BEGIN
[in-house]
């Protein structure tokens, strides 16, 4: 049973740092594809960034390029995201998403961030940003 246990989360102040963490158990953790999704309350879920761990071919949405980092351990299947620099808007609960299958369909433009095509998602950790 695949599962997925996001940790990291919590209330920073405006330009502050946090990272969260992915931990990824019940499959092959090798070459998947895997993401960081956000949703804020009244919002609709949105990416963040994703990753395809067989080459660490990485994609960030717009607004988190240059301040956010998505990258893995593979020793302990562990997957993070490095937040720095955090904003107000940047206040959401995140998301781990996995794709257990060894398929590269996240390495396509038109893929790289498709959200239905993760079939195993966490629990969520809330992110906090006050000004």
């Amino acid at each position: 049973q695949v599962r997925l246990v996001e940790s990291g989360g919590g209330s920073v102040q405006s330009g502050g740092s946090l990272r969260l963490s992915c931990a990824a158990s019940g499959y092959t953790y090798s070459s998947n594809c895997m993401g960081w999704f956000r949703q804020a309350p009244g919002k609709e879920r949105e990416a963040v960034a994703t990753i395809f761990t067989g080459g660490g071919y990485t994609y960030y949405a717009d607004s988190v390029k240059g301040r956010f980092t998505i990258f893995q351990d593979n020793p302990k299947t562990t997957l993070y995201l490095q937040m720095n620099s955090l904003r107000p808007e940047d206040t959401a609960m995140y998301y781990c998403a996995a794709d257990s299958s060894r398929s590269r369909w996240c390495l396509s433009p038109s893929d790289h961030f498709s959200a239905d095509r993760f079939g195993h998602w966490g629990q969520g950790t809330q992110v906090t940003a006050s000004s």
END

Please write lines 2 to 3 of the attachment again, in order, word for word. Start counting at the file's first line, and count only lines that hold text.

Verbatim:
């Protein structure tokens, strides 16, 4: 049973740092594809960034390029995201998403961030940003 246990989360102040963490158990953790999704309350879920761990071919949405980092351990299947620099808007609960299958369909433009095509998602950790 695949599962997925996001940790990291919590209330920073405006330009502050946090990272969260992915931990990824019940499959092959090798070459998947895997993401960081956000949703804020009244919002609709949105990416963040994703990753395809067989080459660490990485994609960030717009607004988190240059301040956010998505990258893995593979020793302990562990997957993070490095937040720095955090904003107000940047206040959401995140998301781990996995794709257990060894398929590269996240390495396509038109893929790289498709959200239905993760079939195993966490629990969520809330992110906090006050000004």
């Amino acid at each position: 049973q695949v599962r997925l246990v996001e940790s990291g989360g919590g209330s920073v102040q405006s330009g502050g740092s946090l990272r969260l963490s992915c931990a990824a158990s019940g499959y092959t953790y090798s070459s998947n594809c895997m993401g960081w999704f956000r949703q804020a309350p009244g919002k609709e879920r949105e990416a963040v960034a994703t990753i395809f761990t067989g080459g660490g071919y990485t994609y960030y949405a717009d607004s988190v390029k240059g301040r956010f980092t998505i990258f893995q351990d593979n020793p302990k299947t562990t997957l993070y995201l490095q937040m720095n620099s955090l904003r107000p808007e940047d206040t959401a609960m995140y998301y781990c998403a996995a794709d257990s299958s060894r398929s590269r369909w996240c390495l396509s433009p038109s893929d790289h961030f498709s959200a239905d095509r993760f079939g195993h998602w966490g629990q969520g950790t809330q992110v906090t940003a006050s000004s």